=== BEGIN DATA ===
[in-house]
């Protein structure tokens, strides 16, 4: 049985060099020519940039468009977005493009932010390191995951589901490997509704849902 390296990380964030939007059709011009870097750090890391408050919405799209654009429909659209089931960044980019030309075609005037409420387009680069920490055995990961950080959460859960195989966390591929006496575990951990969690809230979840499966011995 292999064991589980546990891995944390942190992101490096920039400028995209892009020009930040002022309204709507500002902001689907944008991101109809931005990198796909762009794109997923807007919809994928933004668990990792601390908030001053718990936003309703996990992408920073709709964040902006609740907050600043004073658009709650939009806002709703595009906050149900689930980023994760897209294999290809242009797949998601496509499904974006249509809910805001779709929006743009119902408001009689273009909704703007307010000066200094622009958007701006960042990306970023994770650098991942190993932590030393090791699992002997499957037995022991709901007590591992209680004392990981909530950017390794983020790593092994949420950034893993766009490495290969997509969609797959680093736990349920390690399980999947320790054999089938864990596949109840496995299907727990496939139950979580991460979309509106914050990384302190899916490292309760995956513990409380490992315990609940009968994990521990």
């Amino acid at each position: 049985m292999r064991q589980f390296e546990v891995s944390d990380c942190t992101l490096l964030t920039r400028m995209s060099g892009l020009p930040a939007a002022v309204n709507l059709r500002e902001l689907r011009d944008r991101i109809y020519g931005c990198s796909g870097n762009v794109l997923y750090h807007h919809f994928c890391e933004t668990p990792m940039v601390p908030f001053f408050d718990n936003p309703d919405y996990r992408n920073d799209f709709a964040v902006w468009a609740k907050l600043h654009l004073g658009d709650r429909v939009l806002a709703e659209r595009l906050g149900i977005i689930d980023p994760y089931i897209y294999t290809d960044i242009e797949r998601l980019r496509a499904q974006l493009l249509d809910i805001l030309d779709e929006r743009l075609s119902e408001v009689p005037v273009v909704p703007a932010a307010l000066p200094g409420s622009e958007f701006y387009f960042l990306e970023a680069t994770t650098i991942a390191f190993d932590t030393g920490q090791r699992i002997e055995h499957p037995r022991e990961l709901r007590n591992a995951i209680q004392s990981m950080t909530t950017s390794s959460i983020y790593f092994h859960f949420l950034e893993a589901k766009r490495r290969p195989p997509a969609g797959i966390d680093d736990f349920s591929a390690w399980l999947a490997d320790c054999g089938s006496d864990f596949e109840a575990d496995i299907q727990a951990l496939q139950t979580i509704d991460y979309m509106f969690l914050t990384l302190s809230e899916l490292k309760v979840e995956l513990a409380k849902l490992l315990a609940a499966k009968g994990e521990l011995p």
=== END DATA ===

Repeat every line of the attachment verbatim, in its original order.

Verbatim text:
[in-house]
């Protein structure tokens, strides 16, 4: 049985060099020519940039468009977005493009932010390191995951589901490997509704849902 390296990380964030939007059709011009870097750090890391408050919405799209654009429909659209089931960044980019030309075609005037409420387009680069920490055995990961950080959460859960195989966390591929006496575990951990969690809230979840499966011995 292999064991589980546990891995944390942190992101490096920039400028995209892009020009930040002022309204709507500002902001689907944008991101109809931005990198796909762009794109997923807007919809994928933004668990990792601390908030001053718990936003309703996990992408920073709709964040902006609740907050600043004073658009709650939009806002709703595009906050149900689930980023994760897209294999290809242009797949998601496509499904974006249509809910805001779709929006743009119902408001009689273009909704703007307010000066200094622009958007701006960042990306970023994770650098991942190993932590030393090791699992002997499957037995022991709901007590591992209680004392990981909530950017390794983020790593092994949420950034893993766009490495290969997509969609797959680093736990349920390690399980999947320790054999089938864990596949109840496995299907727990496939139950979580991460979309509106914050990384302190899916490292309760995956513990409380490992315990609940009968994990521990």
């Amino acid at each position: 049985m292999r064991q589980f390296e546990v891995s944390d990380c942190t992101l490096l964030t920039r400028m995209s060099g892009l020009p930040a939007a002022v309204n709507l059709r500002e902001l689907r011009d944008r991101i109809y020519g931005c990198s796909g870097n762009v794109l997923y750090h807007h919809f994928c890391e933004t668990p990792m940039v601390p908030f001053f408050d718990n936003p309703d919405y996990r992408n920073d799209f709709a964040v902006w468009a609740k907050l600043h654009l004073g658009d709650r429909v939009l806002a709703e659209r595009l906050g149900i977005i689930d980023p994760y089931i897209y294999t290809d960044i242009e797949r998601l980019r496509a499904q974006l493009l249509d809910i805001l030309d779709e929006r743009l075609s119902e408001v009689p005037v273009v909704p703007a932010a307010l000066p200094g409420s622009e958007f701006y387009f960042l990306e970023a680069t994770t650098i991942a390191f190993d932590t030393g920490q090791r699992i002997e055995h499957p037995r022991e990961l709901r007590n591992a995951i209680q004392s990981m950080t909530t950017s390794s959460i983020y790593f092994h859960f949420l950034e893993a589901k766009r490495r290969p195989p997509a969609g797959i966390d680093d736990f349920s591929a390690w399980l999947a490997d320790c054999g089938s006496d864990f596949e109840a575990d496995i299907q727990a951990l496939q139950t979580i509704d991460y979309m509106f969690l914050t990384l302190s809230e899916l490292k309760v979840e995956l513990a409380k849902l490992l315990a609940a499966k009968g994990e521990l011995p």